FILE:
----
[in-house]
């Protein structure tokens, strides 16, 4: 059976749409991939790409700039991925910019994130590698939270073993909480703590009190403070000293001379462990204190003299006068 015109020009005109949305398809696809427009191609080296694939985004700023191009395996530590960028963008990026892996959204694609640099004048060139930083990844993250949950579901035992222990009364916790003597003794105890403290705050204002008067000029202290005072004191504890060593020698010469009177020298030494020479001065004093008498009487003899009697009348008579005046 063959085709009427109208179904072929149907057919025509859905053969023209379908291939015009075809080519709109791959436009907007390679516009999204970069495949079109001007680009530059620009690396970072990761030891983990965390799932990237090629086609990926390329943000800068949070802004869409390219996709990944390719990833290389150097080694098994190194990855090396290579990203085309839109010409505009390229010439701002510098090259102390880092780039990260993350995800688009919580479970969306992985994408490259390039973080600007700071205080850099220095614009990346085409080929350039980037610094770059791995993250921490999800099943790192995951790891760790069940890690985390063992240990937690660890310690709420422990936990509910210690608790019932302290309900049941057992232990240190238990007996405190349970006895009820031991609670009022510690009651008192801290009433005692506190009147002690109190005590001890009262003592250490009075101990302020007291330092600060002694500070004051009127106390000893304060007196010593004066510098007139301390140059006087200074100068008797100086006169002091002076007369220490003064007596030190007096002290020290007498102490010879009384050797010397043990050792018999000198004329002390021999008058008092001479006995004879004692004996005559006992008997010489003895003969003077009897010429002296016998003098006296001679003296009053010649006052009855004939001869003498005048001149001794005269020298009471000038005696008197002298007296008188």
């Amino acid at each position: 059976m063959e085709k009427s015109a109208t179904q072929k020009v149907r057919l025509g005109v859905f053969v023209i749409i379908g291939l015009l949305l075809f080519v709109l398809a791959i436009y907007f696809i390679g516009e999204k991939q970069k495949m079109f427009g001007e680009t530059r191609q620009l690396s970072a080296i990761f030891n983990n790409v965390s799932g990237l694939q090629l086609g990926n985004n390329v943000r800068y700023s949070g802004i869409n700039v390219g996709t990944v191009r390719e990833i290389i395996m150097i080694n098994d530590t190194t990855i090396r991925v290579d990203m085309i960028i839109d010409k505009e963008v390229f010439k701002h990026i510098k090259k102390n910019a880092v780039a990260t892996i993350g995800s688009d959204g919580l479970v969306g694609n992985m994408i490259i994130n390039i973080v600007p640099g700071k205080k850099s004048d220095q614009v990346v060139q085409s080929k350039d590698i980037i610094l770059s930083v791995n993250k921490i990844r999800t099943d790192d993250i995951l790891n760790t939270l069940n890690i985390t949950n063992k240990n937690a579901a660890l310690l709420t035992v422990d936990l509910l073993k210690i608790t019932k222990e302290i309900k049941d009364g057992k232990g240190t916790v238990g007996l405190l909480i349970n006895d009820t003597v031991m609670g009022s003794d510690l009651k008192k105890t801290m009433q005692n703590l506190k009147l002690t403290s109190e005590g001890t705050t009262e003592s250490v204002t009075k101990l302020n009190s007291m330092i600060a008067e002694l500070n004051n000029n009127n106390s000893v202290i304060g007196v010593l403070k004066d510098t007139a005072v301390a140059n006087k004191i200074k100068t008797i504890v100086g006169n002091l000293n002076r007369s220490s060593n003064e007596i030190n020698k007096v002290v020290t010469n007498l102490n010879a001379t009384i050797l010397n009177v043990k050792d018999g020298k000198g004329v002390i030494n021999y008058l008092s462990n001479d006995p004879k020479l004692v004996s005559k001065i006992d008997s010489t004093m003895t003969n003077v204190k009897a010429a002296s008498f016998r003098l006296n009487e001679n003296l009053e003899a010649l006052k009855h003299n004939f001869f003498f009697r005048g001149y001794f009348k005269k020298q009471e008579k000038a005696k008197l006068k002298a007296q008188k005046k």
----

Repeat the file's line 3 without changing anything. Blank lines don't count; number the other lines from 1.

């Amino acid at each position: 059976m063959e085709k009427s015109a109208t179904q072929k020009v149907r057919l025509g005109v859905f053969v023209i749409i379908g291939l015009l949305l075809f080519v709109l398809a791959i436009y907007f696809i390679g516009e999204k991939q970069k495949m079109f427009g001007e680009t530059r191609q620009l690396s970072a080296i990761f030891n983990n790409v965390s799932g990237l694939q090629l086609g990926n985004n390329v943000r800068y700023s949070g802004i869409n700039v390219g996709t990944v191009r390719e990833i290389i395996m150097i080694n098994d530590t190194t990855i090396r991925v290579d990203m085309i960028i839109d010409k505009e963008v390229f010439k701002h990026i510098k090259k102390n910019a880092v780039a990260t892996i993350g995800s688009d959204g919580l479970v969306g694609n992985m994408i490259i994130n390039i973080v600007p640099g700071k205080k850099s004048d220095q614009v990346v060139q085409s080929k350039d590698i980037i610094l770059s930083v791995n993250k921490i990844r999800t099943d790192d993250i995951l790891n760790t939270l069940n890690i985390t949950n063992k240990n937690a579901a660890l310690l709420t035992v422990d936990l509910l073993k210690i608790t019932k222990e302290i309900k049941d009364g057992k232990g240190t916790v238990g007996l405190l909480i349970n006895d009820t003597v031991m609670g009022s003794d510690l009651k008192k105890t801290m009433q005692n703590l506190k009147l002690t403290s109190e005590g001890t705050t009262e003592s250490v204002t009075k101990l302020n009190s007291m330092i600060a008067e002694l500070n004051n000029n009127n106390s000893v202290i304060g007196v010593l403070k004066d510098t007139a005072v301390a140059n006087k004191i200074k100068t008797i504890v100086g006169n002091l000293n002076r007369s220490s060593n003064e007596i030190n020698k007096v002290v020290t010469n007498l102490n010879a001379t009384i050797l010397n009177v043990k050792d018999g020298k000198g004329v002390i030494n021999y008058l008092s462990n001479d006995p004879k020479l004692v004996s005559k001065i006992d008997s010489t004093m003895t003969n003077v204190k009897a010429a002296s008498f016998r003098l006296n009487e001679n003296l009053e003899a010649l006052k009855h003299n004939f001869f003498f009697r005048g001149y001794f009348k005269k020298q009471e008579k000038a005696k008197l006068k002298a007296q008188k005046k």